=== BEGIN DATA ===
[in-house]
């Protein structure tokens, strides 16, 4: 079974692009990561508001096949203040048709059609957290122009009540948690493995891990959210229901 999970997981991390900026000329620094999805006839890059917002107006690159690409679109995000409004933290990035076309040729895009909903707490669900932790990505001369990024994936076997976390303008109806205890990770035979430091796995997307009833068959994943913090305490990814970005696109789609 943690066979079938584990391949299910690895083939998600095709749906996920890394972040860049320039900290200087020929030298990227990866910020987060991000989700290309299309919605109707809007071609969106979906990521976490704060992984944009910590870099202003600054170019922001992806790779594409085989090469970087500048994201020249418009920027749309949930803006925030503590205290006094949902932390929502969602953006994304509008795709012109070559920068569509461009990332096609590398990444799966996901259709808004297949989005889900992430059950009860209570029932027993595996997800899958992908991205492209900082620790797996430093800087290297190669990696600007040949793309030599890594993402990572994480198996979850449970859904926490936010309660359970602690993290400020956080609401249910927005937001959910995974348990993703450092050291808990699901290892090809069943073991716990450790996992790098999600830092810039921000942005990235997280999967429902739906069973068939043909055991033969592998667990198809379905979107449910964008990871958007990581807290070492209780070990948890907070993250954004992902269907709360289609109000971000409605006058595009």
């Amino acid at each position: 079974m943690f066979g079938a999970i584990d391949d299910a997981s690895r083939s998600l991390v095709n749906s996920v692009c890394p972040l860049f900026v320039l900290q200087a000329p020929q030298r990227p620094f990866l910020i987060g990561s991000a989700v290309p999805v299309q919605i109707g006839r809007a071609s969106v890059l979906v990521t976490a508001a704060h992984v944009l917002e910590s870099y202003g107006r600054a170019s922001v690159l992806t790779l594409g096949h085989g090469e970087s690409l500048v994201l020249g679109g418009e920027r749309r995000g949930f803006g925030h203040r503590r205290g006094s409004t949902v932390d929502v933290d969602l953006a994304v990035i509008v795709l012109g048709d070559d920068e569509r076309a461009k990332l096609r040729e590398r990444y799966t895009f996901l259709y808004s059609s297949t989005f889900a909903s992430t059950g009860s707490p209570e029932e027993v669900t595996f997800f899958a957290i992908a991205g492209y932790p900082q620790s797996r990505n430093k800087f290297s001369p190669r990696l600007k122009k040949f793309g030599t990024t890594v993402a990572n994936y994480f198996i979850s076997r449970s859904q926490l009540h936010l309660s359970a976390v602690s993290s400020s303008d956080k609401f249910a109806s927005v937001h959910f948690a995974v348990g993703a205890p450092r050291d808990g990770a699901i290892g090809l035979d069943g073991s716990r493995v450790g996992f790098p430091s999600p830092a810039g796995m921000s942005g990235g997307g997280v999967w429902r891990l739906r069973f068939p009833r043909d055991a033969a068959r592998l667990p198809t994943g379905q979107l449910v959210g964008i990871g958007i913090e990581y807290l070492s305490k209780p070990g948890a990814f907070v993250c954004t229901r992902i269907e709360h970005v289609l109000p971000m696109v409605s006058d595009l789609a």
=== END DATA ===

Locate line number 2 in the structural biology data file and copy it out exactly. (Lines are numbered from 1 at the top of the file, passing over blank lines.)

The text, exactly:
């Protein structure tokens, strides 16, 4: 079974692009990561508001096949203040048709059609957290122009009540948690493995891990959210229901 999970997981991390900026000329620094999805006839890059917002107006690159690409679109995000409004933290990035076309040729895009909903707490669900932790990505001369990024994936076997976390303008109806205890990770035979430091796995997307009833068959994943913090305490990814970005696109789609 943690066979079938584990391949299910690895083939998600095709749906996920890394972040860049320039900290200087020929030298990227990866910020987060991000989700290309299309919605109707809007071609969106979906990521976490704060992984944009910590870099202003600054170019922001992806790779594409085989090469970087500048994201020249418009920027749309949930803006925030503590205290006094949902932390929502969602953006994304509008795709012109070559920068569509461009990332096609590398990444799966996901259709808004297949989005889900992430059950009860209570029932027993595996997800899958992908991205492209900082620790797996430093800087290297190669990696600007040949793309030599890594993402990572994480198996979850449970859904926490936010309660359970602690993290400020956080609401249910927005937001959910995974348990993703450092050291808990699901290892090809069943073991716990450790996992790098999600830092810039921000942005990235997280999967429902739906069973068939043909055991033969592998667990198809379905979107449910964008990871958007990581807290070492209780070990948890907070993250954004992902269907709360289609109000971000409605006058595009």